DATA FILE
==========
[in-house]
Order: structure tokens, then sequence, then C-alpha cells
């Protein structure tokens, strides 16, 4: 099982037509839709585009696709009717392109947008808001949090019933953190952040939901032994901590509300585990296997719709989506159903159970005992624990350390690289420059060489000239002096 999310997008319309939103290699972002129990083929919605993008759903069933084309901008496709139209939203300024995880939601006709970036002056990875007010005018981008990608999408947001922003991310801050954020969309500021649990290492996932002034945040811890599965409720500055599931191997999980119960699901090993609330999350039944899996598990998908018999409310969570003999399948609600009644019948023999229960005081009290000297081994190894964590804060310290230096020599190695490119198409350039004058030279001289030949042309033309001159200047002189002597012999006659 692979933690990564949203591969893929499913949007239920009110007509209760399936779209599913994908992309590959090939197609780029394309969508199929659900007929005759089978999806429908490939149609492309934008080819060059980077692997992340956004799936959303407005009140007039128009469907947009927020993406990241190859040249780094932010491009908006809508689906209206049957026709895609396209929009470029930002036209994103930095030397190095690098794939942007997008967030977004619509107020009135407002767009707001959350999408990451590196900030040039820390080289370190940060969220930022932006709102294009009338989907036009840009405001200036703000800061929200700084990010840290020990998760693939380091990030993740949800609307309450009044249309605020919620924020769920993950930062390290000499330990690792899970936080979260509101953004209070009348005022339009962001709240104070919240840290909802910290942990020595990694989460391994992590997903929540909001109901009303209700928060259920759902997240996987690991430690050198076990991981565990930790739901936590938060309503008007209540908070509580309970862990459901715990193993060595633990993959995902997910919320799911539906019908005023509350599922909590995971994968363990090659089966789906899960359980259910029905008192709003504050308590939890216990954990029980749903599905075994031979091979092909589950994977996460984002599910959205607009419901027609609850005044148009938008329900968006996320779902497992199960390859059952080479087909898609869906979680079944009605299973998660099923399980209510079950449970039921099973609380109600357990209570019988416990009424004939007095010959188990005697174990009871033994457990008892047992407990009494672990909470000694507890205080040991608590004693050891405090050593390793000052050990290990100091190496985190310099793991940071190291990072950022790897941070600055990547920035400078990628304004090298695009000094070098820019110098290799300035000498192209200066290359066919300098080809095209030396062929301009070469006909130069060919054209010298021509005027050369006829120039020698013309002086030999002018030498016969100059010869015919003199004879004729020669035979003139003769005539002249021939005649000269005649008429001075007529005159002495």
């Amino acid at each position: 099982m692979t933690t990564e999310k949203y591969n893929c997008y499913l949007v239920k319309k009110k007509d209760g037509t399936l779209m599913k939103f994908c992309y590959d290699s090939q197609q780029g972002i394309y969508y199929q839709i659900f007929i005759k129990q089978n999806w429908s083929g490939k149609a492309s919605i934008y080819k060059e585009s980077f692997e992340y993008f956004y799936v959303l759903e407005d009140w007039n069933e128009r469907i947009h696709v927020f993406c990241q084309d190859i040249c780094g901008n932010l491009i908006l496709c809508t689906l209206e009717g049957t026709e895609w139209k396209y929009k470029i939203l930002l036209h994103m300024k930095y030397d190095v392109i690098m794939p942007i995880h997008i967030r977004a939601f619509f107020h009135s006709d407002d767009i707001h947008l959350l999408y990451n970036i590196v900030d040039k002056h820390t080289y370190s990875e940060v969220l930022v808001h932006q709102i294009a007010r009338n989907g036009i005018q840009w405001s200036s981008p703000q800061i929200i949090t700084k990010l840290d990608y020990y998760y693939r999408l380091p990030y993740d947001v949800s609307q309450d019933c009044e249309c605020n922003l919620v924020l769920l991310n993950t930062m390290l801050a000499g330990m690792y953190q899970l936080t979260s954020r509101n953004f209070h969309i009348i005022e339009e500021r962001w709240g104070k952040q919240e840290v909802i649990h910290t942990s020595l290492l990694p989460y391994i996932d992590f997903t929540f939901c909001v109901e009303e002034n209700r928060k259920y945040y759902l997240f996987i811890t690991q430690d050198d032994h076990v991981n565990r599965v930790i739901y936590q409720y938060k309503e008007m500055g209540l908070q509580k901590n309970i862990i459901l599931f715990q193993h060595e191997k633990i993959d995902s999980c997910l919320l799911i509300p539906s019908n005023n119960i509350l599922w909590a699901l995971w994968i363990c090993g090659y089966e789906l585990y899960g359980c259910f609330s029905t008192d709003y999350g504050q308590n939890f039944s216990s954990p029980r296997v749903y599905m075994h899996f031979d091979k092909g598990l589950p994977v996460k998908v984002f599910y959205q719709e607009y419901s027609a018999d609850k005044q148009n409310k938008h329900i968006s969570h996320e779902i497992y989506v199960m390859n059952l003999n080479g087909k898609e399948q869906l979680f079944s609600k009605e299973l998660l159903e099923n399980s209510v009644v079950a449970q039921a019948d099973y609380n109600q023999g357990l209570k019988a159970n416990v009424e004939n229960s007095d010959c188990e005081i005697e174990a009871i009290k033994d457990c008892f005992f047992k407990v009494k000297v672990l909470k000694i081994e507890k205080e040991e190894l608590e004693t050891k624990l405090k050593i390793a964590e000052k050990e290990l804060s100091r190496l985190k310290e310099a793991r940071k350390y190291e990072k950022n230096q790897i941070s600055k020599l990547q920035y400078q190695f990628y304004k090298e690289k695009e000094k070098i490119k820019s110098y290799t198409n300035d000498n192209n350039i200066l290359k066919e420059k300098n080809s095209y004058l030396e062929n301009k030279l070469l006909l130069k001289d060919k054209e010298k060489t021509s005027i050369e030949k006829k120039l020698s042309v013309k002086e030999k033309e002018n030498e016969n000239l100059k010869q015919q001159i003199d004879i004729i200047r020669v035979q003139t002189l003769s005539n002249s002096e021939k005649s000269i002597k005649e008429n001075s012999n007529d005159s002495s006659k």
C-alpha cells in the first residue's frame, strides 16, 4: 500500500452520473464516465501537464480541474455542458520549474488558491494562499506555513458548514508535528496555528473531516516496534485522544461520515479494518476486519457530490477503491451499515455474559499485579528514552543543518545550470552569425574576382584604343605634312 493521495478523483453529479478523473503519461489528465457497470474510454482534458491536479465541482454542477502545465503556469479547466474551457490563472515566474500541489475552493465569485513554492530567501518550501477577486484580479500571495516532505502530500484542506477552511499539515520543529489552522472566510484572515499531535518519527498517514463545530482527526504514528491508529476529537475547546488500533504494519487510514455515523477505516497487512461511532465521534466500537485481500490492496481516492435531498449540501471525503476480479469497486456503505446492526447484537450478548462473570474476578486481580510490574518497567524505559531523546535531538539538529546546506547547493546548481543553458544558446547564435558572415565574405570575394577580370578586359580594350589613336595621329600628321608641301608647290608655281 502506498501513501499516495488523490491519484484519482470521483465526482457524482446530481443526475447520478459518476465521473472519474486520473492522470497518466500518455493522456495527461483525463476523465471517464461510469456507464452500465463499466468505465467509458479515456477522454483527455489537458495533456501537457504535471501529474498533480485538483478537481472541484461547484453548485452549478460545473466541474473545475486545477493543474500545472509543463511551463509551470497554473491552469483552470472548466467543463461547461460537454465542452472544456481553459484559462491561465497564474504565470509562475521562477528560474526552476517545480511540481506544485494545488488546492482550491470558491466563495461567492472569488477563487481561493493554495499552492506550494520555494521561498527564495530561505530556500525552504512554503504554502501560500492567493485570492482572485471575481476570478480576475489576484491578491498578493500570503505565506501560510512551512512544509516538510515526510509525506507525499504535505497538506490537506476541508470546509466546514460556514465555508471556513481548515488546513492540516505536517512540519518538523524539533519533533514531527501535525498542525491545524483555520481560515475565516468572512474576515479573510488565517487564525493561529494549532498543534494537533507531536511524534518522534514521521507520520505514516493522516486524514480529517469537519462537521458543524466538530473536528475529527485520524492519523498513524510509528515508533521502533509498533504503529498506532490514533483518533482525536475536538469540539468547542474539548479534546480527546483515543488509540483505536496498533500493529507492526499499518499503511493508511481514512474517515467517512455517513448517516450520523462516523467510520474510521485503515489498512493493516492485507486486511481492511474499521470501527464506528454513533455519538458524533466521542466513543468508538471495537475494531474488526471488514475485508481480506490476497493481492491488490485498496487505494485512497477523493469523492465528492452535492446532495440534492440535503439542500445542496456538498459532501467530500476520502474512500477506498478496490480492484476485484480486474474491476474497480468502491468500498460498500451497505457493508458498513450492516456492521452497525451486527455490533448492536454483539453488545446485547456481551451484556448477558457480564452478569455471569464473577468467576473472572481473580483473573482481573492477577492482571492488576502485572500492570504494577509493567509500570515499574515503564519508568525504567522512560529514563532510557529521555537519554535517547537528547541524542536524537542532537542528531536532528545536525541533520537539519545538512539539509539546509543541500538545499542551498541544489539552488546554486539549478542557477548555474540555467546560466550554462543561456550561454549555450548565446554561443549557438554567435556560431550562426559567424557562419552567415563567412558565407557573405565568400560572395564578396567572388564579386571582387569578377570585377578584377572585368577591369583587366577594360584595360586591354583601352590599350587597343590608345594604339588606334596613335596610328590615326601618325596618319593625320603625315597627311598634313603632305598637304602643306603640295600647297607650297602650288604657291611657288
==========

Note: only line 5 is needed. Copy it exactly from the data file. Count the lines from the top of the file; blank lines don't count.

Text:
C-alpha cells in the first residue's frame, strides 16, 4: 500500500452520473464516465501537464480541474455542458520549474488558491494562499506555513458548514508535528496555528473531516516496534485522544461520515479494518476486519457530490477503491451499515455474559499485579528514552543543518545550470552569425574576382584604343605634312 493521495478523483453529479478523473503519461489528465457497470474510454482534458491536479465541482454542477502545465503556469479547466474551457490563472515566474500541489475552493465569485513554492530567501518550501477577486484580479500571495516532505502530500484542506477552511499539515520543529489552522472566510484572515499531535518519527498517514463545530482527526504514528491508529476529537475547546488500533504494519487510514455515523477505516497487512461511532465521534466500537485481500490492496481516492435531498449540501471525503476480479469497486456503505446492526447484537450478548462473570474476578486481580510490574518497567524505559531523546535531538539538529546546506547547493546548481543553458544558446547564435558572415565574405570575394577580370578586359580594350589613336595621329600628321608641301608647290608655281 502506498501513501499516495488523490491519484484519482470521483465526482457524482446530481443526475447520478459518476465521473472519474486520473492522470497518466500518455493522456495527461483525463476523465471517464461510469456507464452500465463499466468505465467509458479515456477522454483527455489537458495533456501537457504535471501529474498533480485538483478537481472541484461547484453548485452549478460545473466541474473545475486545477493543474500545472509543463511551463509551470497554473491552469483552470472548466467543463461547461460537454465542452472544456481553459484559462491561465497564474504565470509562475521562477528560474526552476517545480511540481506544485494545488488546492482550491470558491466563495461567492472569488477563487481561493493554495499552492506550494520555494521561498527564495530561505530556500525552504512554503504554502501560500492567493485570492482572485471575481476570478480576475489576484491578491498578493500570503505565506501560510512551512512544509516538510515526510509525506507525499504535505497538506490537506476541508470546509466546514460556514465555508471556513481548515488546513492540516505536517512540519518538523524539533519533533514531527501535525498542525491545524483555520481560515475565516468572512474576515479573510488565517487564525493561529494549532498543534494537533507531536511524534518522534514521521507520520505514516493522516486524514480529517469537519462537521458543524466538530473536528475529527485520524492519523498513524510509528515508533521502533509498533504503529498506532490514533483518533482525536475536538469540539468547542474539548479534546480527546483515543488509540483505536496498533500493529507492526499499518499503511493508511481514512474517515467517512455517513448517516450520523462516523467510520474510521485503515489498512493493516492485507486486511481492511474499521470501527464506528454513533455519538458524533466521542466513543468508538471495537475494531474488526471488514475485508481480506490476497493481492491488490485498496487505494485512497477523493469523492465528492452535492446532495440534492440535503439542500445542496456538498459532501467530500476520502474512500477506498478496490480492484476485484480486474474491476474497480468502491468500498460498500451497505457493508458498513450492516456492521452497525451486527455490533448492536454483539453488545446485547456481551451484556448477558457480564452478569455471569464473577468467576473472572481473580483473573482481573492477577492482571492488576502485572500492570504494577509493567509500570515499574515503564519508568525504567522512560529514563532510557529521555537519554535517547537528547541524542536524537542532537542528531536532528545536525541533520537539519545538512539539509539546509543541500538545499542551498541544489539552488546554486539549478542557477548555474540555467546560466550554462543561456550561454549555450548565446554561443549557438554567435556560431550562426559567424557562419552567415563567412558565407557573405565568400560572395564578396567572388564579386571582387569578377570585377578584377572585368577591369583587366577594360584595360586591354583601352590599350587597343590608345594604339588606334596613335596610328590615326601618325596618319593625320603625315597627311598634313603632305598637304602643306603640295600647297607650297602650288604657291611657288